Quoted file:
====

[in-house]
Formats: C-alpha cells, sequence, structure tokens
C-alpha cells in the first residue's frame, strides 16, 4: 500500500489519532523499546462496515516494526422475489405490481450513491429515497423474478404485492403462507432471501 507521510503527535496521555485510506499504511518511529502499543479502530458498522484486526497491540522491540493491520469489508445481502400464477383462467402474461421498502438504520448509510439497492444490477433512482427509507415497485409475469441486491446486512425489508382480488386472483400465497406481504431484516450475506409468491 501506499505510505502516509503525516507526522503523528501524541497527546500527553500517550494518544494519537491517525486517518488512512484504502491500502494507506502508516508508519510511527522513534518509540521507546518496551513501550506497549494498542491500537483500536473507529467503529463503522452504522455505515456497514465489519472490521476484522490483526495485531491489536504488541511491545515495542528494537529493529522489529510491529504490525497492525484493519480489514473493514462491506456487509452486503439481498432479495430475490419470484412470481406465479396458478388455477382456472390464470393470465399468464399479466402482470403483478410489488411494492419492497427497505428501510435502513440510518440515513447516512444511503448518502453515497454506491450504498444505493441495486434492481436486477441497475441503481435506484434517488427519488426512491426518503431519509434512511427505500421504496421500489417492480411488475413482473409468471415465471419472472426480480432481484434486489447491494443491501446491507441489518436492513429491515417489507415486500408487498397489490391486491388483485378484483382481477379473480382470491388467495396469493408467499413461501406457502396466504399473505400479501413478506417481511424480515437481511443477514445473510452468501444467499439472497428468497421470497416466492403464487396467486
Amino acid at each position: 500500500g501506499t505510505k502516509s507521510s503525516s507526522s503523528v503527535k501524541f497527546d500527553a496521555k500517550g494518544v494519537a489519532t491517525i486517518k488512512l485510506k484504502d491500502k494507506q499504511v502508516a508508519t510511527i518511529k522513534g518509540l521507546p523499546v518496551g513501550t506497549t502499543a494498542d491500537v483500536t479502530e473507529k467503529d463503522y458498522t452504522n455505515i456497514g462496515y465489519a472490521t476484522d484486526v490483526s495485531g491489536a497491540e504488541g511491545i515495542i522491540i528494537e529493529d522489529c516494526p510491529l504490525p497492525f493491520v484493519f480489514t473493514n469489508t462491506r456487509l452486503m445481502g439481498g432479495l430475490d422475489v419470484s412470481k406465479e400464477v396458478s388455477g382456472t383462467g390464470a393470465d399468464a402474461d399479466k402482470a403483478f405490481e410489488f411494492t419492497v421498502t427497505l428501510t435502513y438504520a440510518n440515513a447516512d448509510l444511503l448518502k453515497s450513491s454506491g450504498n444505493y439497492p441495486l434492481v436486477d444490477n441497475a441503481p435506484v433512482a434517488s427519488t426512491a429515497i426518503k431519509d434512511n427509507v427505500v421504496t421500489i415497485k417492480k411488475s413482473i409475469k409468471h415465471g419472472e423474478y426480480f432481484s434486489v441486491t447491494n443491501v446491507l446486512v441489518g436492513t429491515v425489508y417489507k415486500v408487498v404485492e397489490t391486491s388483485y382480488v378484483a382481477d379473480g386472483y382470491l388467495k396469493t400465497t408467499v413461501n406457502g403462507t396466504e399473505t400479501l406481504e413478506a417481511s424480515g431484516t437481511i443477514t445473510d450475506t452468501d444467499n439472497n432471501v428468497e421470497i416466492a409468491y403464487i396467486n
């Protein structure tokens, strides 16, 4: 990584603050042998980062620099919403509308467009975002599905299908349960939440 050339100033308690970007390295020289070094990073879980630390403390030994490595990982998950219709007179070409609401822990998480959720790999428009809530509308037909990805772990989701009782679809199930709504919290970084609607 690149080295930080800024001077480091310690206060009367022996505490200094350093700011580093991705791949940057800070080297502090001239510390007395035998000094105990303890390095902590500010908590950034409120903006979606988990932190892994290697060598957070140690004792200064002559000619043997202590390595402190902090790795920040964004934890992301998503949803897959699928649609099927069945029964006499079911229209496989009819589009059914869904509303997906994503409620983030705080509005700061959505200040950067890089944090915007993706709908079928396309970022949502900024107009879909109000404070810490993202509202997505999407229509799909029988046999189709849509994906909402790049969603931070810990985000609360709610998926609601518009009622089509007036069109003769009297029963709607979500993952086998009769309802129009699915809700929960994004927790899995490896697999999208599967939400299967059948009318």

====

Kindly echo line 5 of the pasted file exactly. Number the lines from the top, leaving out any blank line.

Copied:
């Protein structure tokens, strides 16, 4: 990584603050042998980062620099919403509308467009975002599905299908349960939440 050339100033308690970007390295020289070094990073879980630390403390030994490595990982998950219709007179070409609401822990998480959720790999428009809530509308037909990805772990989701009782679809199930709504919290970084609607 690149080295930080800024001077480091310690206060009367022996505490200094350093700011580093991705791949940057800070080297502090001239510390007395035998000094105990303890390095902590500010908590950034409120903006979606988990932190892994290697060598957070140690004792200064002559000619043997202590390595402190902090790795920040964004934890992301998503949803897959699928649609099927069945029964006499079911229209496989009819589009059914869904509303997906994503409620983030705080509005700061959505200040950067890089944090915007993706709908079928396309970022949502900024107009879909109000404070810490993202509202997505999407229509799909029988046999189709849509994906909402790049969603931070810990985000609360709610998926609601518009009622089509007036069109003769009297029963709607979500993952086998009769309802129009699915809700929960994004927790899995490896697999999208599967939400299967059948009318």